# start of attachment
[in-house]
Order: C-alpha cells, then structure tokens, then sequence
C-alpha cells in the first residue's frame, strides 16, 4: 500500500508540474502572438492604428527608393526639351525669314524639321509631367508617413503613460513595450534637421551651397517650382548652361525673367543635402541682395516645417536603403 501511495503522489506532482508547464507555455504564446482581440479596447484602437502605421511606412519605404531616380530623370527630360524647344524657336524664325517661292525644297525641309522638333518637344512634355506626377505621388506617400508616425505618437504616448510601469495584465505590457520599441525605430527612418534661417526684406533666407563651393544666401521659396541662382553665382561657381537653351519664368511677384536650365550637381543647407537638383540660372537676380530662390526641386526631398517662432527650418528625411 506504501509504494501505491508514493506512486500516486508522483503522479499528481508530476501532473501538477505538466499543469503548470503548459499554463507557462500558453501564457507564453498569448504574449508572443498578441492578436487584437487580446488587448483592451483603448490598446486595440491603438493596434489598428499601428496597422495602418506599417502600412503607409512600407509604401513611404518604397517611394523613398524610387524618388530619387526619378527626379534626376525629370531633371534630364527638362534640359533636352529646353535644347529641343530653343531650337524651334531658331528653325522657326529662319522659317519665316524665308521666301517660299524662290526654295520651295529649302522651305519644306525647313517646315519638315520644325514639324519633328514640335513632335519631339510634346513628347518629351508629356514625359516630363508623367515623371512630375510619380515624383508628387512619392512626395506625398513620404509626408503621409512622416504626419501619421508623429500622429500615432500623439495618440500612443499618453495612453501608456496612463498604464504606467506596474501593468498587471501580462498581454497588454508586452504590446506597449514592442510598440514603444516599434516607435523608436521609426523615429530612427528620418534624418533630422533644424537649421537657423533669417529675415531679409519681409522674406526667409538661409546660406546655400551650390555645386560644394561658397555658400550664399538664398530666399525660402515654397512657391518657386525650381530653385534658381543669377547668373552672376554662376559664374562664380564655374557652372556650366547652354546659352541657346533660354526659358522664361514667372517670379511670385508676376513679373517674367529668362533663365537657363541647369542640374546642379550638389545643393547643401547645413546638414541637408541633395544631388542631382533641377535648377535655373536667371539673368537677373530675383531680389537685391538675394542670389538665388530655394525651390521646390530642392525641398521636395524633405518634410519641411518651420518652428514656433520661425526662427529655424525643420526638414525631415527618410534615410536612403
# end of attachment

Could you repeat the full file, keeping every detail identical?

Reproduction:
[in-house]
Order: C-alpha cells, then structure tokens, then sequence
C-alpha cells in the first residue's frame, strides 16, 4: 500500500508540474502572438492604428527608393526639351525669314524639321509631367508617413503613460513595450534637421551651397517650382548652361525673367543635402541682395516645417536603403 501511495503522489506532482508547464507555455504564446482581440479596447484602437502605421511606412519605404531616380530623370527630360524647344524657336524664325517661292525644297525641309522638333518637344512634355506626377505621388506617400508616425505618437504616448510601469495584465505590457520599441525605430527612418534661417526684406533666407563651393544666401521659396541662382553665382561657381537653351519664368511677384536650365550637381543647407537638383540660372537676380530662390526641386526631398517662432527650418528625411 506504501509504494501505491508514493506512486500516486508522483503522479499528481508530476501532473501538477505538466499543469503548470503548459499554463507557462500558453501564457507564453498569448504574449508572443498578441492578436487584437487580446488587448483592451483603448490598446486595440491603438493596434489598428499601428496597422495602418506599417502600412503607409512600407509604401513611404518604397517611394523613398524610387524618388530619387526619378527626379534626376525629370531633371534630364527638362534640359533636352529646353535644347529641343530653343531650337524651334531658331528653325522657326529662319522659317519665316524665308521666301517660299524662290526654295520651295529649302522651305519644306525647313517646315519638315520644325514639324519633328514640335513632335519631339510634346513628347518629351508629356514625359516630363508623367515623371512630375510619380515624383508628387512619392512626395506625398513620404509626408503621409512622416504626419501619421508623429500622429500615432500623439495618440500612443499618453495612453501608456496612463498604464504606467506596474501593468498587471501580462498581454497588454508586452504590446506597449514592442510598440514603444516599434516607435523608436521609426523615429530612427528620418534624418533630422533644424537649421537657423533669417529675415531679409519681409522674406526667409538661409546660406546655400551650390555645386560644394561658397555658400550664399538664398530666399525660402515654397512657391518657386525650381530653385534658381543669377547668373552672376554662376559664374562664380564655374557652372556650366547652354546659352541657346533660354526659358522664361514667372517670379511670385508676376513679373517674367529668362533663365537657363541647369542640374546642379550638389545643393547643401547645413546638414541637408541633395544631388542631382533641377535648377535655373536667371539673368537677373530675383531680389537685391538675394542670389538665388530655394525651390521646390530642392525641398521636395524633405518634410519641411518651420518652428514656433520661425526662427529655424525643420526638414525631415527618410534615410536612403